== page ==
Nov 25, 2016
Michigan trials spotlight carrot foliar diseases

Michigan is ranked second in the U.S. for the production of carrots, grown on 1,600 acres in 2014 with a value of $7.7 million.

Michigan carrot growers rely on fungicides for disease management, creating a tricky financial and practical balancing act regarding application schedules and efficacy.

Mary Hausbeck, Michigan State University (MSU) professor and Extension specialist, has pursued extensive research evaluating registered fungicide products for management of fungal foliar blights in commercial carrot fields in Michigan. Some of her lab’s work was discussed during the Oceana Research Tour in mid-September in Michigan’s Oceana and Mason counties.

High relative humidity and frequent rainfall/irrigation common during the growing season create a favorable environment for foliar fungal pathogens. Fungal foliar blights caused by Alternaria dauci and Cercospora carotae threaten yields yearly by reducing photosynthetic area and weakening leaves and petioles, interfering with harvest because tops break off in lifting.

These blights occur yearly, and fungi overwinter readily in carrot debris in soil. Hausbeck said the fungicides chlorothalonil (Bravo) and strobilurins (i.e. Cabrio or Quadris) have been typically used by growers for control of alternaria and cercospora blights, other than copper-based formulations, and may be applied as frequently as every seven to 10 days beginning in June and ending in mid-September.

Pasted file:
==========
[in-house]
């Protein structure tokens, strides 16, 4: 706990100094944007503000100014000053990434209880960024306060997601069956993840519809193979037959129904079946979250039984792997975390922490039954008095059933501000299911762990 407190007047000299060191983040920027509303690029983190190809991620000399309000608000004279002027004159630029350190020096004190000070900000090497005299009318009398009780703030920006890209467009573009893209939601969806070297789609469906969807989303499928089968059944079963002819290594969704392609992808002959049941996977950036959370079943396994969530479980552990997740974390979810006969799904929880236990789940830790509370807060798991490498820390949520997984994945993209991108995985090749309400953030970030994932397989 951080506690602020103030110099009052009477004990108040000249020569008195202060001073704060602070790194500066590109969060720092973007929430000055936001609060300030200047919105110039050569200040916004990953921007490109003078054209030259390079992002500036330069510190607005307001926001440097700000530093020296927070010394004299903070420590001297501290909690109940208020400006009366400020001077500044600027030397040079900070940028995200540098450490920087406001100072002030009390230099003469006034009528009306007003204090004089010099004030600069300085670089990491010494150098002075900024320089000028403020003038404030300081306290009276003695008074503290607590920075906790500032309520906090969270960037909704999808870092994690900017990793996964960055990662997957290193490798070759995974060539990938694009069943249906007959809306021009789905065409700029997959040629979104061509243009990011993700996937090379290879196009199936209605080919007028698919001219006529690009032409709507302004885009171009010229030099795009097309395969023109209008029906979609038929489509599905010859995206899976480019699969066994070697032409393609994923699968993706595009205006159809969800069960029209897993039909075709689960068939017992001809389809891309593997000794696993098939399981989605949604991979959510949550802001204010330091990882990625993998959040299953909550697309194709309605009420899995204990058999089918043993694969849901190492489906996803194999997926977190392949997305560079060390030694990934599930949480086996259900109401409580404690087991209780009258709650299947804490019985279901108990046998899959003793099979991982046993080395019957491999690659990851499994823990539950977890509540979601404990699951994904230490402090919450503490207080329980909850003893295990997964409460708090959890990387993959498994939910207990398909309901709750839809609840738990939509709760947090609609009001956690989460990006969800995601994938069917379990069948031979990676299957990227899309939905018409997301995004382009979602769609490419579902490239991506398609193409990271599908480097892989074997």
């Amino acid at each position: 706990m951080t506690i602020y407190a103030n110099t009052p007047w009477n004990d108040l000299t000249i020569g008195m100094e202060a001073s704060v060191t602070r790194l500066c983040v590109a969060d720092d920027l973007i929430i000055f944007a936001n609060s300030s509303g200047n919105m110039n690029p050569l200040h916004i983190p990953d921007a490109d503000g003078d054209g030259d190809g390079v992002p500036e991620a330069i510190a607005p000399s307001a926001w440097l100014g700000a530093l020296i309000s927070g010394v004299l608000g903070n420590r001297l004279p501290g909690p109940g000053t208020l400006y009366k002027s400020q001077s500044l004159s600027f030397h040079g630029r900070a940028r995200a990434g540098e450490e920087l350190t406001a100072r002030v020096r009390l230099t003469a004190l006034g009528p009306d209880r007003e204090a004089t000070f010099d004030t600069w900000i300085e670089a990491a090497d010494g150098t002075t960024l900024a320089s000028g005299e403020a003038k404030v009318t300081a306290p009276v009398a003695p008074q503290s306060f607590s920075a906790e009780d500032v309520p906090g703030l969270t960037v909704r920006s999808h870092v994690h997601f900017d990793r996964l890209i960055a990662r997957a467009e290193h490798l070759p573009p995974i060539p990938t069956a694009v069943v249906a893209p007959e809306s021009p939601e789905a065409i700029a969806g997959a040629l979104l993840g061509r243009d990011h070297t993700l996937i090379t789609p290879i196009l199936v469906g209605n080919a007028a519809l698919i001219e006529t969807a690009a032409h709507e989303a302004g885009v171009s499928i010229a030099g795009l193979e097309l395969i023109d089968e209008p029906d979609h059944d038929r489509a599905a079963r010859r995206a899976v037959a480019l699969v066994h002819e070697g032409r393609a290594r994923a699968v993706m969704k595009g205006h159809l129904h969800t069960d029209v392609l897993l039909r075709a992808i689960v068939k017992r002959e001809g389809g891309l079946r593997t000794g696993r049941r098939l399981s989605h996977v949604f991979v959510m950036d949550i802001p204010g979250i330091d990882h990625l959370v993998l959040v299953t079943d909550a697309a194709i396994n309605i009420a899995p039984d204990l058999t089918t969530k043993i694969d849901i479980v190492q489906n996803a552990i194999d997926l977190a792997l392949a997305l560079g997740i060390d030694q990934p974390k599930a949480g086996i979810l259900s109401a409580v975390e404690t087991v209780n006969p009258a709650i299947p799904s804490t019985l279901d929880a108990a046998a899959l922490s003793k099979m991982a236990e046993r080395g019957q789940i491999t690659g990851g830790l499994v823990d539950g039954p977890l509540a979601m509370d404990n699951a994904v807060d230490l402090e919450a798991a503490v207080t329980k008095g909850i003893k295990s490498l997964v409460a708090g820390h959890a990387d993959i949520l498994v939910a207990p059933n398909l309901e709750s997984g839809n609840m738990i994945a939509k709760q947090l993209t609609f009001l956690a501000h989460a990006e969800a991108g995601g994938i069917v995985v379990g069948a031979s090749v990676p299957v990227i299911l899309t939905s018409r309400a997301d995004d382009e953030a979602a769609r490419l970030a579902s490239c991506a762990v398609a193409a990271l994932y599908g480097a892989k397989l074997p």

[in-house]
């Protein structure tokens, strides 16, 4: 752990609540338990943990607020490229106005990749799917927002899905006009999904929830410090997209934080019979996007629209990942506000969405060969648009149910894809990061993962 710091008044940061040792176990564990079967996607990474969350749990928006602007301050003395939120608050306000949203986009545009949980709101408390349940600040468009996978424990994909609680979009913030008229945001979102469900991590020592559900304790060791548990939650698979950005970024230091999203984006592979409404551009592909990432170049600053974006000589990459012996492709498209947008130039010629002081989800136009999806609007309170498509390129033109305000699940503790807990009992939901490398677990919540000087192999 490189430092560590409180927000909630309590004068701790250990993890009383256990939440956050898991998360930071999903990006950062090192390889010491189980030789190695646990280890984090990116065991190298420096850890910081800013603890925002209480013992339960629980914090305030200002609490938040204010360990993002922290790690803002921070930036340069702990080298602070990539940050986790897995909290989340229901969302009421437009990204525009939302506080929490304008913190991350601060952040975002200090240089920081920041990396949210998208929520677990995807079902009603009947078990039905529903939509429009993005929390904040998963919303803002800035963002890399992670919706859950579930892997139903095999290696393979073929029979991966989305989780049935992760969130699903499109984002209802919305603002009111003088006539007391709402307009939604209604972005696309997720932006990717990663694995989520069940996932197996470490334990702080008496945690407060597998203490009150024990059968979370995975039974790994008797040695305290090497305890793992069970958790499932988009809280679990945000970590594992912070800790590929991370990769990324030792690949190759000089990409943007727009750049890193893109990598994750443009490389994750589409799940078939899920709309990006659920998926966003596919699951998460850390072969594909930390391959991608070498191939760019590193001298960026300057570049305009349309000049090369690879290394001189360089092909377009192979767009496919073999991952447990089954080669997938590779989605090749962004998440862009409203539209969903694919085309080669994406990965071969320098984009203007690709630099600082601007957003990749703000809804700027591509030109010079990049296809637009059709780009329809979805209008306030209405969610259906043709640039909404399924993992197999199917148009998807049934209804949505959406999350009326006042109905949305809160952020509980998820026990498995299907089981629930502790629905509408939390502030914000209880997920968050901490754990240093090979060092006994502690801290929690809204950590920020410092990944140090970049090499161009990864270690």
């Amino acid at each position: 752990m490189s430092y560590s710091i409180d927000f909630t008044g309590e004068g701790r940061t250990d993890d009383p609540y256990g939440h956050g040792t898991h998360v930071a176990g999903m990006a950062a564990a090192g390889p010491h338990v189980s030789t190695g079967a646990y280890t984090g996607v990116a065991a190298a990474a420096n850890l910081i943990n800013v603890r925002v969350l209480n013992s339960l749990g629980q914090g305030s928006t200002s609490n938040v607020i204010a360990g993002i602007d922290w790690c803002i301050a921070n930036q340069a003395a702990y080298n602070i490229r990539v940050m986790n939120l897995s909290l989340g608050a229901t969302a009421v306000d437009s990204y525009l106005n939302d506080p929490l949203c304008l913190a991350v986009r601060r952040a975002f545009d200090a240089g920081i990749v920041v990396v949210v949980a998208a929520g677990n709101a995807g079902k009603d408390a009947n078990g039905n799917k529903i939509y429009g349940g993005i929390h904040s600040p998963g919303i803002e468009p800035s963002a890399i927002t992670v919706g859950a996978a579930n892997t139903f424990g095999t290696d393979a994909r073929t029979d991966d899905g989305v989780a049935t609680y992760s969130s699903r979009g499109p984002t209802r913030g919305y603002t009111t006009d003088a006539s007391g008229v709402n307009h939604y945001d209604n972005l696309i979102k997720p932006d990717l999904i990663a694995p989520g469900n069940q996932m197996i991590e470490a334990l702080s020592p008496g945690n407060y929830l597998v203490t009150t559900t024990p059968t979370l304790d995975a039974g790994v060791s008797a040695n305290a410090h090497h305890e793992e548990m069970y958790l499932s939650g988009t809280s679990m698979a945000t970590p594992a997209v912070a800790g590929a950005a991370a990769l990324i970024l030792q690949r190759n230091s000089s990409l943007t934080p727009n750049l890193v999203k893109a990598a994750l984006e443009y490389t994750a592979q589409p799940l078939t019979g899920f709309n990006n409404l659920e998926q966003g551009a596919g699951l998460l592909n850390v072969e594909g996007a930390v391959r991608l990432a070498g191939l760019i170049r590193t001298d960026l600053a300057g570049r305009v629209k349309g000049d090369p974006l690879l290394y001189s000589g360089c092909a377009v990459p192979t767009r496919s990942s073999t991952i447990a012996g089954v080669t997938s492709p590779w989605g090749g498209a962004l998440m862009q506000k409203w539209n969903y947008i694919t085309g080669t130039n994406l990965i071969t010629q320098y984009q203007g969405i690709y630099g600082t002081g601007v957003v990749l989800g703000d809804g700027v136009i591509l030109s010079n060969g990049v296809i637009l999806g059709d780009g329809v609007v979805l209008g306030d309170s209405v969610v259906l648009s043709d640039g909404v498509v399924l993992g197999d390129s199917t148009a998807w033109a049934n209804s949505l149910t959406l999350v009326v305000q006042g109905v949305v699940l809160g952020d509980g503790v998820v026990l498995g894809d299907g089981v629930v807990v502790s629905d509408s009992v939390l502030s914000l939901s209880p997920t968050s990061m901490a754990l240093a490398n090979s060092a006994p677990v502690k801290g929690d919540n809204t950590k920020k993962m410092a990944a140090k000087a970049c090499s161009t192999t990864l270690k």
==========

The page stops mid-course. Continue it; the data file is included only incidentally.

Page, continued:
Irene Donne, a Michigan State University graduate student, left, and Mary Hausbeck, MSU professor and Extension specialist, discuss foliar disease of carrot research.
Irene Donne, a Michigan State University graduate student, left, and Mary Hausbeck, MSU professor and Extension specialist, discuss foliar disease of carrot research.

Minimizing overall fungicide use and diversifying the fungicide active ingredient that is applied to the carrot crop is desirable so as to minimize/eliminate detectable residues on the harvested root. Disease management programs that reduce the total number of fungicide applications also reduce grower costs, potential residues on the produce and risk of development of fungicide resistance in the pathogens.

Hausbeck said one way to reduce the number of necessary fungicide applications without compromising disease control is through the use of disease warning systems that predict potential outbreaks, or increases in disease severity based on the weather and the use of biocontrol products.

One project has continued to look at the Tom-Cast disease forecasting system to time fungicide sprays.

“We’re most interested in timing sprays when the environment was most favorable for disease development,” she said. “There was a time when this
area was not much into the processing carrot industry. It was fairly new and the growers were getting caught with a lot of foliar plantings and they were unable to pull their carrots out. Spraying every week whether those sprays were needed or not doesn’t make a lot of sense.

“DSV’s (daily disease severity value) are the duration of the leaf wetness period and the temperature during the leaf wetness period,” Hausbeck told tour attendees. “You’ve been in a drought for much of the summer, however, you did have high dew points. You had significant dew periods where the temperature is really hot, so the DSV’s racked up rather quickly this year compared to last year when we were wet but quite cool. Those cool temperatures don’t drive the pathogens nearly as much as the warm temperatures of this year.

“We wanted to look at some of the newer products that are available today that were not available when we first looked at the Tom-Cast program,” she said. “This is really an important year to test the forecasting system because of the disease pressure. In a summer like this, you probably couldn’t put off spraying at all. In a year like this, the DSV’s would help remind you that spraying always has to be on top of the list.”